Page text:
Companies of all sizes and industries are looking to innovative business intelligence and analytics platforms to help them utilize internal data and perform a modern approach to data analysis. Excel is a great starter took, but it has its limits. It’s not great for data visualization, and doesn’t provide customers with enough robust analytics. Self-serve BI tools, therefore, are key to how competitive companies do business successfully, enabling better visibility in terms of sales, revenue, human resources and more.
Among the many BI solutions out there, Tableau and Domo are two of the most popular choices – one a mainstay and the other a newer entrant into the BI market. Here are some key features to understand when comparing these solutions:
Tableau offers its services in three formats – Tableau Desktop, which is installed directly on workstations, Tableau Server, whereby corporate offices are able to put the platform on their own servers, and Tableau Online, where data is hosted and delivered through the cloud.
Tableau Server and Tableau Online services offer mobile access, single sign-on security, and automatic data updates for users, while Tableau Desktop was their flagship product and the most popular of Tableau software.
Within these multifunctional platforms, Tableau offers a lot of data visualization with maps and an assortment of custom views. There’s also content analytics, offering metrics like ‘subscribers by city’ and ‘average returns’ that present useful views of regional and categorized data.
Another tool, Workbook Revision History, makes it easy to reverse changes in Tableau Server. Tableau has mobile sign-on functionality for evaluating forecasting and performance with unique dashboards – for example, single-pane optimization for data presentation helps with responsive design.
In addition, users can get notifications on various benchmarks, as well as alerts about scenarios such as low disk capacity, to handle situations where resources are near capacity.
Tableau offers the ability to create, share and collaborate with data, as well as perform ad hoc analysis. It also has the ability to publish interactive data on websites with Tableau Public. By integrating data into public Internet forums, Tableau Public allows valuable business intelligence to essentially go out to the world, assuming it’s not going to compromise trade secrets or otherwise generate liability.
In general, Tableau offers interactive, accessible tools that help companies acquire, aggregate and understand the data that’s at their disposal.
Tableau’s Embedded Analytics functionality offers clients the ability to look at customer experience, human resources performance and other factors in an integrated way. Speed and transparency are critical elements of this element of the platform, but the operations also take place within a secure environment, with specific compliance controls designed in accordance with standards like Sarbanes-Oxley and Safe Harbor.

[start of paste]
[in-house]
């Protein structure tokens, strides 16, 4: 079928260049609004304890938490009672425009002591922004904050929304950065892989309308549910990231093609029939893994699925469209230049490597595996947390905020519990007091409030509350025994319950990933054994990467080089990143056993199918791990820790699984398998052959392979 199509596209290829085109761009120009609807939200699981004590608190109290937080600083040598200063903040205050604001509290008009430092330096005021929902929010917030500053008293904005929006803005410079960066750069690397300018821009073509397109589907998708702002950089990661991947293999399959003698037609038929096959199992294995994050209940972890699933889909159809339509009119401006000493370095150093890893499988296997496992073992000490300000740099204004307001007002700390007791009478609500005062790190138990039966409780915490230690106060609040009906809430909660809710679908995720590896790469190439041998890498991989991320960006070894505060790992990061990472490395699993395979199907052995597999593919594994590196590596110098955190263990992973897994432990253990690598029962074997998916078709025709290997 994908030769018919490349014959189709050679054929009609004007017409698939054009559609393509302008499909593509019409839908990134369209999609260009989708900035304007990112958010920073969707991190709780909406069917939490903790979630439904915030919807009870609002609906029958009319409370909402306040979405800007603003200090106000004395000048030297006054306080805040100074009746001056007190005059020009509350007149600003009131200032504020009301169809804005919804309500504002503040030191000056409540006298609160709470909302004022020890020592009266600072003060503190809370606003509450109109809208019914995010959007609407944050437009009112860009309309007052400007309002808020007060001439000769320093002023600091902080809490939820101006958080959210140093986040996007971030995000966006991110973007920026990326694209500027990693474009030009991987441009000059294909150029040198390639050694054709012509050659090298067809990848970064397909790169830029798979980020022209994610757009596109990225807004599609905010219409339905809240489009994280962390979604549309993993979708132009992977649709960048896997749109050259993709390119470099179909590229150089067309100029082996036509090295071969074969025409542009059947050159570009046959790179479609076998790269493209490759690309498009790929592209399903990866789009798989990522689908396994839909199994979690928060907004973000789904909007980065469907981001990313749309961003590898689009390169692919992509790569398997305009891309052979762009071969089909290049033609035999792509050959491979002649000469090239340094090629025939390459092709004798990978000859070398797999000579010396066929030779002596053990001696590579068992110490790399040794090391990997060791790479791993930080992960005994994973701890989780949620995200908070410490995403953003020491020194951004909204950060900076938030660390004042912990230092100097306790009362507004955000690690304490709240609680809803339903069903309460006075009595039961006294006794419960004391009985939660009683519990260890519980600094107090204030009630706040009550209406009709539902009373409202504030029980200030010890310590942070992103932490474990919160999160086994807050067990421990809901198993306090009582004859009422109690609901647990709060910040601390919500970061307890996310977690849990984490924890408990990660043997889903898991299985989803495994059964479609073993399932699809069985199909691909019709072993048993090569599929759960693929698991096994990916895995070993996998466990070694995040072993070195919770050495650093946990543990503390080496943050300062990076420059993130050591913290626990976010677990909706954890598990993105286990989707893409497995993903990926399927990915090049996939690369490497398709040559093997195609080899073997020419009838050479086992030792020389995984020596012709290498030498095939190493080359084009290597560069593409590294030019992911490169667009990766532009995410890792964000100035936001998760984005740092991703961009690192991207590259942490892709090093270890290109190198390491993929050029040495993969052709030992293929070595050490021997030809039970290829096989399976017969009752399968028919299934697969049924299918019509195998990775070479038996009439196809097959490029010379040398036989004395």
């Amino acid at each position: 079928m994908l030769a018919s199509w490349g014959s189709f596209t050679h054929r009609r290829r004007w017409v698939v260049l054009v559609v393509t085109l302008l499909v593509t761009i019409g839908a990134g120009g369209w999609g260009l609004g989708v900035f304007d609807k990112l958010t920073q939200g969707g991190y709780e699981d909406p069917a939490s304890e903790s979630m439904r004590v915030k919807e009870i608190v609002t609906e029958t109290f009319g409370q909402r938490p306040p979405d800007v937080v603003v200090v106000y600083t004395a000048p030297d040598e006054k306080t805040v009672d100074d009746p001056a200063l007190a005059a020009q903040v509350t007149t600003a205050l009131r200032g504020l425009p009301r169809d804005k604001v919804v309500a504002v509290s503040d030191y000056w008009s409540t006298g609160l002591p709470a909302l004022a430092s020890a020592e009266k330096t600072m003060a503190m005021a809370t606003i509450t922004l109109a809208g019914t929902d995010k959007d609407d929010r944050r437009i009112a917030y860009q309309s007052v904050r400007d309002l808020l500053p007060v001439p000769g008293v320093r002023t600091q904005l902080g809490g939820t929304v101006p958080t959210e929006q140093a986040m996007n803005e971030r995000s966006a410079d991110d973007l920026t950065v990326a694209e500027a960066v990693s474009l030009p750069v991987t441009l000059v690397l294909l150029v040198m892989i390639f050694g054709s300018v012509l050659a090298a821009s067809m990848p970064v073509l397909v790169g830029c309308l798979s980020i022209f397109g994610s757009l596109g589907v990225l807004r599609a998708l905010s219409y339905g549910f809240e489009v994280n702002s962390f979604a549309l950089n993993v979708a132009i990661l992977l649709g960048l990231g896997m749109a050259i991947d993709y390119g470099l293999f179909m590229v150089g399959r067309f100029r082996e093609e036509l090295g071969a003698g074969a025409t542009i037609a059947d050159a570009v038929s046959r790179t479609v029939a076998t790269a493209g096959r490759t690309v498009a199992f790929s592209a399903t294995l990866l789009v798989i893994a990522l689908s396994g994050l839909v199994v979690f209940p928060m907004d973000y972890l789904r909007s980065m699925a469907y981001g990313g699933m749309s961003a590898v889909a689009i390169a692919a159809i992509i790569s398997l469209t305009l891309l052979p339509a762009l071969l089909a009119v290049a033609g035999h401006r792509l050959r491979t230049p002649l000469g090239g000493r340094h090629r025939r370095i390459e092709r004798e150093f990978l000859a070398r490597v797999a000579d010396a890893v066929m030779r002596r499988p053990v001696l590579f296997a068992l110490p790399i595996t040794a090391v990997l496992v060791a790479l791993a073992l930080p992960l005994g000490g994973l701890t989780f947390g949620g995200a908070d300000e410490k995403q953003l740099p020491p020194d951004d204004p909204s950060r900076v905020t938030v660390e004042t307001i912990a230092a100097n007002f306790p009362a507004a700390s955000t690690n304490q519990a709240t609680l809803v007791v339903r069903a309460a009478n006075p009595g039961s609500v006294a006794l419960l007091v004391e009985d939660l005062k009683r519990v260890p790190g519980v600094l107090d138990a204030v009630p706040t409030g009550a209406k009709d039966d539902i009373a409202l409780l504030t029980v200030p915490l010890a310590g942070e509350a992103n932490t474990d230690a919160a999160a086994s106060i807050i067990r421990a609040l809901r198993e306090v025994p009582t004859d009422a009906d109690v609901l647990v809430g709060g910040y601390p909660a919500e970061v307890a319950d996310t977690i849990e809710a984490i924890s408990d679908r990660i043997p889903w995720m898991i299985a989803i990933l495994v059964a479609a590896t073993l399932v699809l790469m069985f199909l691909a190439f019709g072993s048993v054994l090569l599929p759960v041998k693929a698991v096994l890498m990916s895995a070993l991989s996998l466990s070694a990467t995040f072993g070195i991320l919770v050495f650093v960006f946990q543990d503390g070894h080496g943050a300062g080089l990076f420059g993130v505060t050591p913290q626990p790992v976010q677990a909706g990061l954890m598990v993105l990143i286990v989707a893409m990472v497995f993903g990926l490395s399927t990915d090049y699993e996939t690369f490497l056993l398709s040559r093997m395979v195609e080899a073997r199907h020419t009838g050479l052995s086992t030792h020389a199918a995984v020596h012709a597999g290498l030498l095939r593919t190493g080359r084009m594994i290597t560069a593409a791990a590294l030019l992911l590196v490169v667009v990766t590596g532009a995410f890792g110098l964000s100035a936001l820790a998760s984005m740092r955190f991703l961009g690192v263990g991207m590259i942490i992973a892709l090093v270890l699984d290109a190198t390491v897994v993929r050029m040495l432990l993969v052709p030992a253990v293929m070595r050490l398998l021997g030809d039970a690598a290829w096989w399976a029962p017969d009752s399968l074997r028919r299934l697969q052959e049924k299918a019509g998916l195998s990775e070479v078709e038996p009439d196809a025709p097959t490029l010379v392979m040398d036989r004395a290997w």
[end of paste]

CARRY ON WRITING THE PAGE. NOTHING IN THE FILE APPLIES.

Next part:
Tableau also offers vulnerability reporting to help track any issues with the platform data.
The Domo platform bills itself as an open, self-service platform for business intelligence and data analytics. Its services are offered over what it calls the “Business Cloud”, with access for all roles within an organization.
Top-level tools are categorized for specific uses such as finance, human resources, archiving, sales, social, e-commerce and retail, as well as others. Providing real-time metrics, Domo preempts the need for in-depth reports.
Data visualization is another part of Domo’s strategy of bringing value to clients. The way that Domo describes the interactive dashboards on this platform is by claiming that “It (the platform) can visualize anything.”
Domo also offers a platform designed with mobile-first philosophy, and a social, open ecosystem for business intelligence use and development. With mobile access, clients can also get various types of alerts, for example, alerts on new customers, sales benchmarks or revenue increases (or decreases), or to receive up-to-the-minute information handling without going through a particular reporting pipeline.
Business users can take advantage of Domo to track e-mail campaigns, look at sales numbers, or evaluate some particular marketing process. There is the ability to combine data sources visually — but there is also functionality for those who are skilled in SQL to design their own queries and access the system directly.
With Salesforce and Quickbooks compatibility, Domo can port in various types of data to give CEOs or others a better picture of what’s going on within business operations.
In terms of specific modules like sales management, Domo breaks down data into various views — the company promises to “make your funnel more functional”, with features oriented toward mobile deal management, and to provide a better look at sales pipelines, including specific aspects such as sales team efficiency.
One of the design philosophies is that data transparency can promote competition among sales teams, and to that end, Domo provides items like an “All Reps Scorecard” to bring this data into play.
On the operations side, Domo provides the same kinds of visual dashboards for qualified leads, sales cycles, and specific kinds of sales contacts.
Both of these tools offer self-service business intelligence in an integrated context. Both of them offer the option of sourcing software through the cloud, and both, in their own ways, present the types of clear visual dashboards that promote actionable results.
More detailed demos are available to business users. By seeing these platforms side-by-side and looking at specific functionality, companies can discover which of these platforms will better suit their business model, the size of the business, and the specific tools that managers need to become more informed and promote engagement in competitive markets.
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